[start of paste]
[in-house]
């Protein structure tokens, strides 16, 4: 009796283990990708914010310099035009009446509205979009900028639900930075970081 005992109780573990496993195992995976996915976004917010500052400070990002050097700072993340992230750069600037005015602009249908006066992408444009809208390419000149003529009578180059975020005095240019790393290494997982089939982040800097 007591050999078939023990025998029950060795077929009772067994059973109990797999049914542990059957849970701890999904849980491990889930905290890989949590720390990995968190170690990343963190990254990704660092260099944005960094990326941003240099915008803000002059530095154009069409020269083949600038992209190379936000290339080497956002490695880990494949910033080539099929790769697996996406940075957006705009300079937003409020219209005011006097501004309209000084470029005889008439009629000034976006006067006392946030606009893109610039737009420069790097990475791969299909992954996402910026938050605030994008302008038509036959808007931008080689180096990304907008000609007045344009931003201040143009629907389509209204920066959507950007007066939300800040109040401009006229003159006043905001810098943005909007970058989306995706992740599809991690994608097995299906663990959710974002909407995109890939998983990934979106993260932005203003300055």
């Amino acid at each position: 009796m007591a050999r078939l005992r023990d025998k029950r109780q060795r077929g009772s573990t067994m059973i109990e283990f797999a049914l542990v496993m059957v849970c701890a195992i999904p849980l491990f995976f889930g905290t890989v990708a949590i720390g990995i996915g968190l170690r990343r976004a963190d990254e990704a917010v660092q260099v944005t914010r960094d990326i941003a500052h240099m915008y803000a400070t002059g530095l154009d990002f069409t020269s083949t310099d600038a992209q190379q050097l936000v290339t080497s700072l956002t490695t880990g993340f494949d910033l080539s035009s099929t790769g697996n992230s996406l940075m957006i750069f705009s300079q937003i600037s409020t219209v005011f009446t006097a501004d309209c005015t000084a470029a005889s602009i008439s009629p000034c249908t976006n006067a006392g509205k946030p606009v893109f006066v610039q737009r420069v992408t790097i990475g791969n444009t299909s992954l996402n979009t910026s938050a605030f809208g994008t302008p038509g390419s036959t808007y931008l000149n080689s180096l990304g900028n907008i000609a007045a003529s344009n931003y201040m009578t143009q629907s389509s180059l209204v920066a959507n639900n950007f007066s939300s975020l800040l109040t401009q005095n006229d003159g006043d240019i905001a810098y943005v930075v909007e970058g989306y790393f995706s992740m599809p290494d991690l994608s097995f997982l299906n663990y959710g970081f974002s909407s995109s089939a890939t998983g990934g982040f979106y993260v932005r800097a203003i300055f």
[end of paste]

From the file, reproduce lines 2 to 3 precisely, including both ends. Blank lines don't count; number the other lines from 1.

């Protein structure tokens, strides 16, 4: 009796283990990708914010310099035009009446509205979009900028639900930075970081 005992109780573990496993195992995976996915976004917010500052400070990002050097700072993340992230750069600037005015602009249908006066992408444009809208390419000149003529009578180059975020005095240019790393290494997982089939982040800097 007591050999078939023990025998029950060795077929009772067994059973109990797999049914542990059957849970701890999904849980491990889930905290890989949590720390990995968190170690990343963190990254990704660092260099944005960094990326941003240099915008803000002059530095154009069409020269083949600038992209190379936000290339080497956002490695880990494949910033080539099929790769697996996406940075957006705009300079937003409020219209005011006097501004309209000084470029005889008439009629000034976006006067006392946030606009893109610039737009420069790097990475791969299909992954996402910026938050605030994008302008038509036959808007931008080689180096990304907008000609007045344009931003201040143009629907389509209204920066959507950007007066939300800040109040401009006229003159006043905001810098943005909007970058989306995706992740599809991690994608097995299906663990959710974002909407995109890939998983990934979106993260932005203003300055």
């Amino acid at each position: 009796m007591a050999r078939l005992r023990d025998k029950r109780q060795r077929g009772s573990t067994m059973i109990e283990f797999a049914l542990v496993m059957v849970c701890a195992i999904p849980l491990f995976f889930g905290t890989v990708a949590i720390g990995i996915g968190l170690r990343r976004a963190d990254e990704a917010v660092q260099v944005t914010r960094d990326i941003a500052h240099m915008y803000a400070t002059g530095l154009d990002f069409t020269s083949t310099d600038a992209q190379q050097l936000v290339t080497s700072l956002t490695t880990g993340f494949d910033l080539s035009s099929t790769g697996n992230s996406l940075m957006i750069f705009s300079q937003i600037s409020t219209v005011f009446t006097a501004d309209c005015t000084a470029a005889s602009i008439s009629p000034c249908t976006n006067a006392g509205k946030p606009v893109f006066v610039q737009r420069v992408t790097i990475g791969n444009t299909s992954l996402n979009t910026s938050a605030f809208g994008t302008p038509g390419s036959t808007y931008l000149n080689s180096l990304g900028n907008i000609a007045a003529s344009n931003y201040m009578t143009q629907s389509s180059l209204v920066a959507n639900n950007f007066s939300s975020l800040l109040t401009q005095n006229d003159g006043d240019i905001a810098y943005v930075v909007e970058g989306y790393f995706s992740m599809p290494d991690l994608s097995f997982l299906n663990y959710g970081f974002s909407s995109s089939a890939t998983g990934g982040f979106y993260v932005r800097a203003i300055f």